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Saturday, July 21, 2007

The starry, starry sky

Teach me your mood,
O patient stars.
Who climb each night,
the ancient sky.
leaving on space no shade, no scars,
no trace of age, no fear to die.

- Emerson, The Poet

Arcturus. Cassiopeia. Corona Borealis. Vega. Polaris. What beautiful names, the name of the stars and constellations! Last evening, we attended an open air lecture on the planets, stars and constellations at Prairie Oaks Park, sponsored by the Otterbein College Astronomy Department. The evening was crisp and clear, according to our astronomer, very little particulate in the air, giving us a stunning view of the starry, summer sky.

Adults and children alike, clustered around the high powered telescopes which afforded us all the exquisite views of Jupiter and it's four moons, Venus in crescent, the highlands and craters of the moon and globular star clusters.

We saw several "shooting stars" or meteors, streak across the sky; one meteor was particularly bright and provided the same response from my son, Joseph, as the 4th of July fireworks display attended a few weeks ago.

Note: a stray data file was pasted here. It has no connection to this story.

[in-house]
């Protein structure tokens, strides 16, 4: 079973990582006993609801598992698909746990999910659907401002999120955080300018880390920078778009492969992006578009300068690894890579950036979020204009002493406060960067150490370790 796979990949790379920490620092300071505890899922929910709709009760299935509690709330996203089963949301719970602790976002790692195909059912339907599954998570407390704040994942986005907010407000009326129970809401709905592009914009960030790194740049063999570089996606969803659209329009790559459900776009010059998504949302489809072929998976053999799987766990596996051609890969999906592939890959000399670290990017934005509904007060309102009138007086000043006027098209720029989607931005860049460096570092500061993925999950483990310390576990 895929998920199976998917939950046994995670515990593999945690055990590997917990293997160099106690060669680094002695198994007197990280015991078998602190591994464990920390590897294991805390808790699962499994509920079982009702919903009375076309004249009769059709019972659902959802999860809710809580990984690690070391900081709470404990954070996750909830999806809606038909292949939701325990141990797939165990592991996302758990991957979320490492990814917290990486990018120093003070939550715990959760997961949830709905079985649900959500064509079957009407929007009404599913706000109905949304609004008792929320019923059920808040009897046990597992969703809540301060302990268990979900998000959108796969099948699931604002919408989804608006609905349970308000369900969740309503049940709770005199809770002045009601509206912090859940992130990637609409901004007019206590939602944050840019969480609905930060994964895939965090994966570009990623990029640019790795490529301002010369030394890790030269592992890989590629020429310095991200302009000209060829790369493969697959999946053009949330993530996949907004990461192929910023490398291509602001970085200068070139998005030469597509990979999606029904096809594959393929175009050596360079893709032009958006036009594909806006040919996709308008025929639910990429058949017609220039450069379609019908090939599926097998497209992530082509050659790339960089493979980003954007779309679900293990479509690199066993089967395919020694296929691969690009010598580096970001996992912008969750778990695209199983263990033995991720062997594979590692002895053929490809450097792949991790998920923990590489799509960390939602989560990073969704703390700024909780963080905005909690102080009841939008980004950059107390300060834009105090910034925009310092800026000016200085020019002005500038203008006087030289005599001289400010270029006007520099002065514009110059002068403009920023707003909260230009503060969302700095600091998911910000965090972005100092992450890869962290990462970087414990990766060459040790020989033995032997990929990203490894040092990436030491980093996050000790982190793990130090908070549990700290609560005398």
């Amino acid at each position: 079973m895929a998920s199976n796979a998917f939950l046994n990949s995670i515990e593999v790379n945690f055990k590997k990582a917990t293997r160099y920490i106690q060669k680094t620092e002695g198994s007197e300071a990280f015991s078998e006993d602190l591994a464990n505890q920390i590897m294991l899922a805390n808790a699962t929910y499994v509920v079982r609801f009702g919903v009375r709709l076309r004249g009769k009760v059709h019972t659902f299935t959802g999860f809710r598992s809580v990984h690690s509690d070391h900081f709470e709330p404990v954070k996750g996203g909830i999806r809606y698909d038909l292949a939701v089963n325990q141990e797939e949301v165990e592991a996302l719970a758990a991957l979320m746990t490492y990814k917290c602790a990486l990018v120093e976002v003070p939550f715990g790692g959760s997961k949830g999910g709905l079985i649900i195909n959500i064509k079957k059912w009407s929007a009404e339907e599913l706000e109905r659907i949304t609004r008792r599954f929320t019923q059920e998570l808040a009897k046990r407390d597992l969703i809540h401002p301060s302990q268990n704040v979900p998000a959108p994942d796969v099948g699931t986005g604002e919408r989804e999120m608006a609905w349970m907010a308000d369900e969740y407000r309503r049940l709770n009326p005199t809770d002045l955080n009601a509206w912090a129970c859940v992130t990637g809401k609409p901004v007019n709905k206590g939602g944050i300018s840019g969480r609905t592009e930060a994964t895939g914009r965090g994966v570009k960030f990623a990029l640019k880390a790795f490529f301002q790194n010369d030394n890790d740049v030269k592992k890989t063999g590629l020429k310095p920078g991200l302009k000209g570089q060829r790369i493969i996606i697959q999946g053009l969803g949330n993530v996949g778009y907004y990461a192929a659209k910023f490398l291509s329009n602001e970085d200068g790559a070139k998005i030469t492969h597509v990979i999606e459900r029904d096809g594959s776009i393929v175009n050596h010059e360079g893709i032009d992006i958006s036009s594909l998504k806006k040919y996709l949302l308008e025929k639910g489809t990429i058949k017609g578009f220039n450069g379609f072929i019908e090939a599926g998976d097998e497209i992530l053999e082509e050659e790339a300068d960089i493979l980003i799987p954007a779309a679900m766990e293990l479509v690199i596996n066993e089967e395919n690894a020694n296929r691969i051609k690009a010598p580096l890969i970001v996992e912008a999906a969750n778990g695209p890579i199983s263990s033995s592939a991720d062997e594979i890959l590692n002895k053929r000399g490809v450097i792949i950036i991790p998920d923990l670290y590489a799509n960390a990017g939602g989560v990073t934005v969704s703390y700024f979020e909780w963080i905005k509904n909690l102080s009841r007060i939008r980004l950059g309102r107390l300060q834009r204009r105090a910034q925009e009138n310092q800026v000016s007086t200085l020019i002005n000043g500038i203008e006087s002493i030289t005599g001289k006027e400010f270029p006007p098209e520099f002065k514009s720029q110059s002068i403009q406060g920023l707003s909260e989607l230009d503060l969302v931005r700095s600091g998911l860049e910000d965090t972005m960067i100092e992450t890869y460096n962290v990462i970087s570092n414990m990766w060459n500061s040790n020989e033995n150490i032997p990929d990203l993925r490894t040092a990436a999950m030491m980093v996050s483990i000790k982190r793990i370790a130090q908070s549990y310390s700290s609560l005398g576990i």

My favorite constellations? Corona borealis, for sure. The Northern Crown, and that is exactly what it looks like in the night sky. Also, Cassiopeia, the "W" we tell the children, our "name" (Wasson) is written in the heavens! Sagittarius, which I will henceforth call the "teapot", thanks to the observation of our sounds lovelier, I think.

Tonight, we will lay a blanket in the grass and stare, once again, into the starry, summer sky. Looking for shooting stars. Finding our name in the heavens. Resting beneath the loving gaze of our Heavenly Father.

Canst thou bind the sweet influence of Pleiades or loose the bands of Orion?

- Old Testament, Job, XXXVIII, 32

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